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Designing Windows Store Apps for Performance


Making the key scenarios of your app perform well is paramount for a good user experience and positive ratings on the Windows Store. Unless your app accurately predicts tomorrow’s stock prices, users don’t want to wait for your app to respond. Of course, if your app can predict the market, I’m pretty sure most users will accept a little waiting and you can ignore most of the advice in this chapter. For the rest of us, here’s a summary of what I covered.

Designing for performance means getting rid of everything that isn’t essential for the experience. If it isn’t needed, don’t do it. If it’s needed later, do it later. If it takes a long time to do, save the result.

You need to identify the key scenarios and the resources needed to implement those. Once you identify the resources, you need to prioritize them so that your app can retrieve and handle the most important assets first. Your goal should be to optimize for responsiveness. Make sure the user can interact with the important parts of your app with as little delay as possible. Everything else can be handled once the app is responsive.

If your app needs to retrieve data from the network, you need to address the fact that you cannot guarantee a fast and steady rate of data. If your app is not useful without a fast network connection, you’re cutting off a lot of users. You need to design your app so that it handles poor network connectivity. Windows offers several tools to help you do that.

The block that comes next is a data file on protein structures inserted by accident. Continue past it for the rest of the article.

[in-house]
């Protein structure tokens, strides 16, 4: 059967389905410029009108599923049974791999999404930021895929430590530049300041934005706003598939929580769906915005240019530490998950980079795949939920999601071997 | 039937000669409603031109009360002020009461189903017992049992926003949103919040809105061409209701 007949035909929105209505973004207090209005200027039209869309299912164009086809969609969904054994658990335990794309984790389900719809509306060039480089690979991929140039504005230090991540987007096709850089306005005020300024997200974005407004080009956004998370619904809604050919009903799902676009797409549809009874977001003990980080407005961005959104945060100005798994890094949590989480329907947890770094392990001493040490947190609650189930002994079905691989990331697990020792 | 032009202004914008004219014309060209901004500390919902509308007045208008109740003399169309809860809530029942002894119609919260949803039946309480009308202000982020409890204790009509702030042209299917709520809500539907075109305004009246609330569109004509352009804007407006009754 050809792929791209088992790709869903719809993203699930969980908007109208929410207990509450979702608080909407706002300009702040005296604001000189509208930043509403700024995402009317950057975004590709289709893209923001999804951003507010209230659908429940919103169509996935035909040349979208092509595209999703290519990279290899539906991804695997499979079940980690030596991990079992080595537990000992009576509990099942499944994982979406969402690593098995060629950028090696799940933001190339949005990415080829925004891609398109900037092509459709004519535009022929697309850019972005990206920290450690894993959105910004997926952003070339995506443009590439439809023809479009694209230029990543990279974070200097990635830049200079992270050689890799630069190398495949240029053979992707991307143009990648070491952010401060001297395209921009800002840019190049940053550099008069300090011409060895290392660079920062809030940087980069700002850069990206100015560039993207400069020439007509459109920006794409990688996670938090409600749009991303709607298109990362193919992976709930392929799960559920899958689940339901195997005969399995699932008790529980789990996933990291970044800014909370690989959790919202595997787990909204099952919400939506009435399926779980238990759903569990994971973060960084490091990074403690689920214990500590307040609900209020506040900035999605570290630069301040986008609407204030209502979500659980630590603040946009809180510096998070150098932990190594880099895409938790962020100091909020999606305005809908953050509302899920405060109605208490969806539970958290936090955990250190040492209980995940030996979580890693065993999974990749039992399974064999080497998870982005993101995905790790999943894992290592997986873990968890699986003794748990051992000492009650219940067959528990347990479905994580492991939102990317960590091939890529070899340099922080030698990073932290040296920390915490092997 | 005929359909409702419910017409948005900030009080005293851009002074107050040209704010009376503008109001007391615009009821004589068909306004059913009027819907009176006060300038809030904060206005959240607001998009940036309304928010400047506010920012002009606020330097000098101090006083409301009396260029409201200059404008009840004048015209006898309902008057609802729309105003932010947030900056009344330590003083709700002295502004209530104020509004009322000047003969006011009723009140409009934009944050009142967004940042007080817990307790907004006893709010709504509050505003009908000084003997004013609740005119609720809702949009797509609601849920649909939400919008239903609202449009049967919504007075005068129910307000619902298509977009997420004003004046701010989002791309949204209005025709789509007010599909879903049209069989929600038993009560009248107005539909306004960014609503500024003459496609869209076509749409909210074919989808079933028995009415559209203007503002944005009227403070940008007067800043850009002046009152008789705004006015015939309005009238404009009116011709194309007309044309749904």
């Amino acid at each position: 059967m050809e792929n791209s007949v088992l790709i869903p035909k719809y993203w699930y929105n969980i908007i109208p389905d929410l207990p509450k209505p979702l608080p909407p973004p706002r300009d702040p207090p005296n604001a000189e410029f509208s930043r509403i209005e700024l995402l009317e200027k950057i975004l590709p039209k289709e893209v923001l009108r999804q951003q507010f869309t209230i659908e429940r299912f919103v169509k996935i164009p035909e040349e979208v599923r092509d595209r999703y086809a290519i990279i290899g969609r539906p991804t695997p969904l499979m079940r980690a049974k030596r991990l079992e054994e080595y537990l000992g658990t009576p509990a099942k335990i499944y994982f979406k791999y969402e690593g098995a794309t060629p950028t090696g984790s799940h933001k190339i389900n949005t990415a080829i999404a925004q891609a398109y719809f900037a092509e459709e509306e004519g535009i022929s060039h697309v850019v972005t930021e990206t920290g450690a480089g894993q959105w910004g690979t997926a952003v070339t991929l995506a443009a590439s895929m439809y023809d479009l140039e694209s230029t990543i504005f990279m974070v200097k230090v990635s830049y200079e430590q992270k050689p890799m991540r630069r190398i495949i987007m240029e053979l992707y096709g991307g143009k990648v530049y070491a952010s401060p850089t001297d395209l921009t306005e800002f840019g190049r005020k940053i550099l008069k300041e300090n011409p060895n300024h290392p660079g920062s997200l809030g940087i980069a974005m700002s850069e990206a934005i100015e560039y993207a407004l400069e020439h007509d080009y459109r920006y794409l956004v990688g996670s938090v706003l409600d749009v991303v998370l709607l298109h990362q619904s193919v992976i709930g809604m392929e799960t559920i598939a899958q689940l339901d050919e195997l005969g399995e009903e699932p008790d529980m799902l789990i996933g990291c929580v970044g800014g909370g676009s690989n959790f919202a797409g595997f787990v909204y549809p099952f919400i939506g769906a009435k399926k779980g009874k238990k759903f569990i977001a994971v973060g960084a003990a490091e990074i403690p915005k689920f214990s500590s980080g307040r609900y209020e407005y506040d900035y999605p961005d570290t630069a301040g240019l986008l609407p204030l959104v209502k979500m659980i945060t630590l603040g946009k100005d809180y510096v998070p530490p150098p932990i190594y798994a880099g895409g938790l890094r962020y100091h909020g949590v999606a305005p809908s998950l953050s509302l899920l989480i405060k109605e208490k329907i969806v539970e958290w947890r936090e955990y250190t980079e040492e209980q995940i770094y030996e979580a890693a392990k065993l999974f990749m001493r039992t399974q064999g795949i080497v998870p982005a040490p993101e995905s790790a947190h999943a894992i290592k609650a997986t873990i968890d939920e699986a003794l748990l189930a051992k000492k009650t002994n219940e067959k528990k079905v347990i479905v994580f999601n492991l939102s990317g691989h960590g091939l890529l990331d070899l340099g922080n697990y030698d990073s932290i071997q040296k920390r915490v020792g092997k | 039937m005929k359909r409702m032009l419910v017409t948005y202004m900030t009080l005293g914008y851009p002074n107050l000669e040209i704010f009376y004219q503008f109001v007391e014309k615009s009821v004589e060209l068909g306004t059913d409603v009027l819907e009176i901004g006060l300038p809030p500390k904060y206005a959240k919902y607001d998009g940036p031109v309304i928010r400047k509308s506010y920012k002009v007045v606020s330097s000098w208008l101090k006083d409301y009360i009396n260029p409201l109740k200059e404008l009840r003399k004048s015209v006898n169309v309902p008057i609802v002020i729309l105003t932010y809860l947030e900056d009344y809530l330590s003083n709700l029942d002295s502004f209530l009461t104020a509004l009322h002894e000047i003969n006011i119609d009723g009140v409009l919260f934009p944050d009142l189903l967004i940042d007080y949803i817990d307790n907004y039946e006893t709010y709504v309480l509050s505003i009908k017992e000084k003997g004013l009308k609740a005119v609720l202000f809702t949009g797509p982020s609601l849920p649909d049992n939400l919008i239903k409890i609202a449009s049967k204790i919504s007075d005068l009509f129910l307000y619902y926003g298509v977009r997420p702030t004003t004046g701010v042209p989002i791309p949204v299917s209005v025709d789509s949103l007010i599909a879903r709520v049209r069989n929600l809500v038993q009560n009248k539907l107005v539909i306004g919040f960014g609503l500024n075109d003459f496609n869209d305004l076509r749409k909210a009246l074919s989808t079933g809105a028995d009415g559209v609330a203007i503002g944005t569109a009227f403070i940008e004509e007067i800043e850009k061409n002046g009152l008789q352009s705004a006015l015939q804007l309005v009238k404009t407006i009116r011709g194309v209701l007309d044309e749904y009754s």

The ContentPrefetcher class introduced in Windows 8.1 lets your app subscribe to automatic content updates even when it isn’t running. This reduces the risk of cached data being stale. Launching with local content is the only way to guarantee a specific performance.

Asynchronous I/O lets your app retrieve data without blocking the UI thread. This keeps your app responsive, but it doesn’t change the fact that I/O might take a long time, asynchronous or not. You need to design around this. If your app retrieves data as part of launch or navigation, you need to provide a fallback option in the case of a slow network connection. The WindowsRuntimeSystemExtensions class provides a series of extension methods that bridges the gap between the WinRT APIs and the .NET Task Parallel Library. This means you can wait for and cancel asynchronous calls using the familiar mechanisms of the .NET library.

A lot of work went into making Windows 8.1 even better at presenting large datasets to the user efficiently. The grid and list controls were both updated to support faster virtualization. If you’re building for 8.1, you get these benefits automatically, but if you’re upgrading your Windows 8.0 app, you should make sure your grids use the ItemsWrapGrid panel. This panel supports item-level virtualization, which improves performance significantly for large groups in a grid. Furthermore, it allows you to display generic placeholders for items that are still being rendered. To improve the experience beyond that, you can even implement your own placeholders, which allows you to render each element in phases.

Media content is an integral part of many Windows apps. If your app handles images, video, or audio, you can do several things to improve the experience. The most important part is to make sure you’re not forcing XAML to do more work than necessary for each item. For images and video, that means scaling resolution as appropriate. For videos, that means deferring as much work as possible and preferring full-screen playback over embedded playback. Because media content is demanding on the system, your app needs to release resources as soon as they are no longer needed.

To help you measure the performance of your code and ensure the techniques discussed in this chapter are working in your favor, you should instrument your code, and doing so is the topic of Chapter 4, “Instrumentation.”